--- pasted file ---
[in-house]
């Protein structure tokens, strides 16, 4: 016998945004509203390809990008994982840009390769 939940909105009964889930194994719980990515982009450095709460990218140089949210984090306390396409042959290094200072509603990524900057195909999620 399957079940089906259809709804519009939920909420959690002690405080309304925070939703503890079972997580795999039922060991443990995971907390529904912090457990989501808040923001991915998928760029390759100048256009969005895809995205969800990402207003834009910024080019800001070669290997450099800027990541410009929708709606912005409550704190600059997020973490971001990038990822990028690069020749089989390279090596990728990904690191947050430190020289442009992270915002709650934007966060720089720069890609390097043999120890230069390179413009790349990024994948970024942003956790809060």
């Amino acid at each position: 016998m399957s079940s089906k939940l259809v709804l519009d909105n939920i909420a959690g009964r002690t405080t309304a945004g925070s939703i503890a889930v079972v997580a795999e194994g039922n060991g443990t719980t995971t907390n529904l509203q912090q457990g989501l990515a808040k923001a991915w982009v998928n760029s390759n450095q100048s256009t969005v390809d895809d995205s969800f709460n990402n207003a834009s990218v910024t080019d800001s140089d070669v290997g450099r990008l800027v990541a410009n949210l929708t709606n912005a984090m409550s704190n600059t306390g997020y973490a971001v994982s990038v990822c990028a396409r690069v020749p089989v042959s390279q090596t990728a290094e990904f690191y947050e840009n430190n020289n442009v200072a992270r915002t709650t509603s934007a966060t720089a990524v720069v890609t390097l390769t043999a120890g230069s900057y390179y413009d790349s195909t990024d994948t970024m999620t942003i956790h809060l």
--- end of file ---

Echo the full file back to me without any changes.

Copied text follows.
[in-house]
């Protein structure tokens, strides 16, 4: 016998945004509203390809990008994982840009390769 939940909105009964889930194994719980990515982009450095709460990218140089949210984090306390396409042959290094200072509603990524900057195909999620 399957079940089906259809709804519009939920909420959690002690405080309304925070939703503890079972997580795999039922060991443990995971907390529904912090457990989501808040923001991915998928760029390759100048256009969005895809995205969800990402207003834009910024080019800001070669290997450099800027990541410009929708709606912005409550704190600059997020973490971001990038990822990028690069020749089989390279090596990728990904690191947050430190020289442009992270915002709650934007966060720089720069890609390097043999120890230069390179413009790349990024994948970024942003956790809060």
């Amino acid at each position: 016998m399957s079940s089906k939940l259809v709804l519009d909105n939920i909420a959690g009964r002690t405080t309304a945004g925070s939703i503890a889930v079972v997580a795999e194994g039922n060991g443990t719980t995971t907390n529904l509203q912090q457990g989501l990515a808040k923001a991915w982009v998928n760029s390759n450095q100048s256009t969005v390809d895809d995205s969800f709460n990402n207003a834009s990218v910024t080019d800001s140089d070669v290997g450099r990008l800027v990541a410009n949210l929708t709606n912005a984090m409550s704190n600059t306390g997020y973490a971001v994982s990038v990822c990028a396409r690069v020749p089989v042959s390279q090596t990728a290094e990904f690191y947050e840009n430190n020289n442009v200072a992270r915002t709650t509603s934007a966060t720089a990524v720069v890609t390097l390769t043999a120890g230069s900057y390179y413009d790349s195909t990024d994948t970024m999620t942003i956790h809060l």